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Professional News
N.Y. Drug Courts Reduce Recidivism Rates
Psychiatric News
Volume 39 Number 2 page 9-9

A new study, conducted under the auspices of the Center for Court Innovation (CCI), reports "consistent and meaningful recidivism impacts" as a result of the use of drug courts in New York State.

In the "drug court model," according to the team of researchers, addicted offenders are linked to treatment; their progress is monitored by a drug court team composed of a judge, attorneys, and program staff; participants engage in direct interaction with the judge, who responds to progress and setbacks with a range of rewards and sanctions; and successful participants generally have the charges against them dismissed or reduced, while those who fail receive jail or prison sentences.

CCI, in collaboration with the New York State Unified Court System, spent three years documenting the policies, participant characteristics, and participants’ performance in 11 of the state’s largest and oldest drug courts.

Among the study’s findings are:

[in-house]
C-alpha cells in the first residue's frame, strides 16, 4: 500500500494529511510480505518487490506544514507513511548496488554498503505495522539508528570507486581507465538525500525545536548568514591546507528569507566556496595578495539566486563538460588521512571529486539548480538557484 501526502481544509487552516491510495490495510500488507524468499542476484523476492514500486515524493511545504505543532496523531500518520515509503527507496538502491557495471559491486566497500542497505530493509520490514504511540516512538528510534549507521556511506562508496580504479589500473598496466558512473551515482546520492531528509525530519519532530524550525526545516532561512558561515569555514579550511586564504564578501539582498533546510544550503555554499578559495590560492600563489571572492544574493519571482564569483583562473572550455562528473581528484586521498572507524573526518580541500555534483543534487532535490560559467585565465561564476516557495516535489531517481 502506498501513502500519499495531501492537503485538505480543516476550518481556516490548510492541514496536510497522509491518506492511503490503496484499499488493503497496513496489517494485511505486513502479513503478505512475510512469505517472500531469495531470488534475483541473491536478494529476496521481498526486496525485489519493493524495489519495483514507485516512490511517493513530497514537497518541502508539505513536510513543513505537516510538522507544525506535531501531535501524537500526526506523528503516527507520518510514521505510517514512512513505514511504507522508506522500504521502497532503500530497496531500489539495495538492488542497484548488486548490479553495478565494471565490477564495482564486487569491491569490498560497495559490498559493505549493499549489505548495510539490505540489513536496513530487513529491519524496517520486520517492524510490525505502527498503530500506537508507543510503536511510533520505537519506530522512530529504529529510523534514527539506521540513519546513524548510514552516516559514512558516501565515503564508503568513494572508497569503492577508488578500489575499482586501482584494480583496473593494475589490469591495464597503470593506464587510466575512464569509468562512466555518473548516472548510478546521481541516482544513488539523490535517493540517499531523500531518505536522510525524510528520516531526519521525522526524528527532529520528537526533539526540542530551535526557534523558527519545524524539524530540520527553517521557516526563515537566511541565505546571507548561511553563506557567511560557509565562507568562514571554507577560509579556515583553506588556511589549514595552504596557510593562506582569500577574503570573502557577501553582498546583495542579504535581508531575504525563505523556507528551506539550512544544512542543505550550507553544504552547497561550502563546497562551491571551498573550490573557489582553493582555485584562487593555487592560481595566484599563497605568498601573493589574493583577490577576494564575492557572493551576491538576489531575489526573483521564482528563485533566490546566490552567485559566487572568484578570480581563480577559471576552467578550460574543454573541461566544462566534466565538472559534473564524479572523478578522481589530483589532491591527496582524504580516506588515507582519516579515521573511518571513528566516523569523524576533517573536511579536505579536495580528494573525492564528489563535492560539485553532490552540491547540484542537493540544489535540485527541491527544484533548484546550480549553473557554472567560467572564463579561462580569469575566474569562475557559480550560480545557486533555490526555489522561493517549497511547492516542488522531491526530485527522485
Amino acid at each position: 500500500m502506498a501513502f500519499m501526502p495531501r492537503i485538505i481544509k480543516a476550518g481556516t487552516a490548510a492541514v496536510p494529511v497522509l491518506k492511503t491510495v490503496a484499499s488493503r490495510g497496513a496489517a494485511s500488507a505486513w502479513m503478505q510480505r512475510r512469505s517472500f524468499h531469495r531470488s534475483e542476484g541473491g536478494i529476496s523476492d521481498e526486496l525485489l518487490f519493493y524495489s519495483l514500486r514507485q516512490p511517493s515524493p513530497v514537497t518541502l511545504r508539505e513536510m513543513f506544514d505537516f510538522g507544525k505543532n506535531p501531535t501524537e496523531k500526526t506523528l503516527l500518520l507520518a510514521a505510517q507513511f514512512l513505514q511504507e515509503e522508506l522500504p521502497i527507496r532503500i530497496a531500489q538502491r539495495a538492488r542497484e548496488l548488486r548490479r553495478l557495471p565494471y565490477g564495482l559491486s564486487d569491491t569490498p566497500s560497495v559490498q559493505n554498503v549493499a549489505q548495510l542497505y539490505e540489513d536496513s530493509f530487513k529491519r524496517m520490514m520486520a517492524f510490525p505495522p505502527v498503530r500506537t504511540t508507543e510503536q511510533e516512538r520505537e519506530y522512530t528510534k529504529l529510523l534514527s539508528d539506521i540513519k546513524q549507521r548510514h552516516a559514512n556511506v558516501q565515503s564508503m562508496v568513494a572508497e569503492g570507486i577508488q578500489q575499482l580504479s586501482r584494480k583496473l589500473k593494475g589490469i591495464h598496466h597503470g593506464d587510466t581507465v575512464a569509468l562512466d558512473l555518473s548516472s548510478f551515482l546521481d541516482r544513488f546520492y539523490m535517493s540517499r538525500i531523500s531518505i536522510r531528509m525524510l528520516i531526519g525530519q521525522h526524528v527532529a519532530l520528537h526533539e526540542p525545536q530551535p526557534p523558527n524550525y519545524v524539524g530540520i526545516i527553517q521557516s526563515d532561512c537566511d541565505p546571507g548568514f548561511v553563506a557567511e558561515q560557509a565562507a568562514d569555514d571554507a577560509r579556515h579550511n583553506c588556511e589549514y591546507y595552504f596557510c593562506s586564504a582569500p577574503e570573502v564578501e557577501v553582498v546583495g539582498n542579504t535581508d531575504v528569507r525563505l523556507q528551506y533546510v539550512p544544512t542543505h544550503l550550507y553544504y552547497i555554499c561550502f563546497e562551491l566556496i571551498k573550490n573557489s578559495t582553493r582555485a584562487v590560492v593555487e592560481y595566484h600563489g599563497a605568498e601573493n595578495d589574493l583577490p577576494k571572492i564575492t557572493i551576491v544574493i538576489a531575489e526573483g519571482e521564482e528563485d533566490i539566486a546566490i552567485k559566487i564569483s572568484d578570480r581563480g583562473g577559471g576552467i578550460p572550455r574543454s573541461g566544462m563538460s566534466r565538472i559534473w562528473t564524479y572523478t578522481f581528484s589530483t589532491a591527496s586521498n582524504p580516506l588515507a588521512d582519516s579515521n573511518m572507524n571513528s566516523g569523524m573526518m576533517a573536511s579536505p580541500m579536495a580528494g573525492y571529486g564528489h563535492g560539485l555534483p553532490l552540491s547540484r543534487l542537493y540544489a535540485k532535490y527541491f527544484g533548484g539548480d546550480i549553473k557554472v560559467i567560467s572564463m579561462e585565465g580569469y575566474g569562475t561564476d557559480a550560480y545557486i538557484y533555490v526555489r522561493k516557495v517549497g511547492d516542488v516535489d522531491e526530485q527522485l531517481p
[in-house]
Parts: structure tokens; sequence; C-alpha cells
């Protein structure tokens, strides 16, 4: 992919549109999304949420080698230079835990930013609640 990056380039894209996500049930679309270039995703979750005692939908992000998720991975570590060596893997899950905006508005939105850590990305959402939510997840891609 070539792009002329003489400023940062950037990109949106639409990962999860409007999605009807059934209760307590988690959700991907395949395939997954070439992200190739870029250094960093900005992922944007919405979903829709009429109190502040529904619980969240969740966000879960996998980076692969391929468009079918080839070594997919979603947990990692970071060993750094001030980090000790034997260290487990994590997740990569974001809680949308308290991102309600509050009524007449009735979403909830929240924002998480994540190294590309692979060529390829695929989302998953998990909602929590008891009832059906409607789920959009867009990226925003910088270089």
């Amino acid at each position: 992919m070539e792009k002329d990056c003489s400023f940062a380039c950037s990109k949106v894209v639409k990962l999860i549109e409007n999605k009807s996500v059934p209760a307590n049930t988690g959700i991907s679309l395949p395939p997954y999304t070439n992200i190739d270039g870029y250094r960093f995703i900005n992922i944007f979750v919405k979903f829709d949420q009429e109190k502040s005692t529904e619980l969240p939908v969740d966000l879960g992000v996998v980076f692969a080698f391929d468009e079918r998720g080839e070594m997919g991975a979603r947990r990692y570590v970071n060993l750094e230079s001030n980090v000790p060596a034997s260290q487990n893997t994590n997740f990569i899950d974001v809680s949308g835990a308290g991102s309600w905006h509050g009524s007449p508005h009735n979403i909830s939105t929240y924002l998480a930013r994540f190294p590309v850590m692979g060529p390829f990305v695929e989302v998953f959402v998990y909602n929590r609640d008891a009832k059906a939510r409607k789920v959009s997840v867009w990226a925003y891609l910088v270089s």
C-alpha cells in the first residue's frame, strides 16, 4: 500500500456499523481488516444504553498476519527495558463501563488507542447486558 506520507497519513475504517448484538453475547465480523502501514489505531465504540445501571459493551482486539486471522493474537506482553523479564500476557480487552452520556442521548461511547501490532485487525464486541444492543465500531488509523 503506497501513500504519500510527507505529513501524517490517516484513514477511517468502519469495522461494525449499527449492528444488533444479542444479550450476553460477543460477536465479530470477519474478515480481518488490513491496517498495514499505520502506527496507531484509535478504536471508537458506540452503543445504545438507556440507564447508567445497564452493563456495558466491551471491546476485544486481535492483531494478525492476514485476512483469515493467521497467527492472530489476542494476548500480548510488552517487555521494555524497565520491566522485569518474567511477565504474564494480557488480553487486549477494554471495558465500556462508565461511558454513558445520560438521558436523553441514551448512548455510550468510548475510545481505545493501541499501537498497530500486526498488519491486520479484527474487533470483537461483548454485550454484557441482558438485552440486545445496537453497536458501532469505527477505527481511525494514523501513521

• Drug court participation led to a lower probability of recidivism three years after the initial arrest. Depending on the drug court, recidivism reductions ranged from 13 percent to 47 percent, relative to the comparison group level.

• When in-program to post-program recidivism rates for drug court participants were compared, recidivism did not rise in the post-program period, but rather declined in three of the six courts. Results in most sites revealed positive long-term impacts persisting beyond the period of active judicial supervision.

• Drug court graduates were less likely than comparison defendants to be recidivists in all six courts. However, drug court failures were as likely, if not more so, to commit a new offense in four of the six courts. The authors conclude that the benefits of drug court participation largely accrue to those who successfully graduate.

"The New York State Adult Drug Court Evaluation" is posted online at http://courtinnovation.org/pdf/drug_court_eval.pdf.

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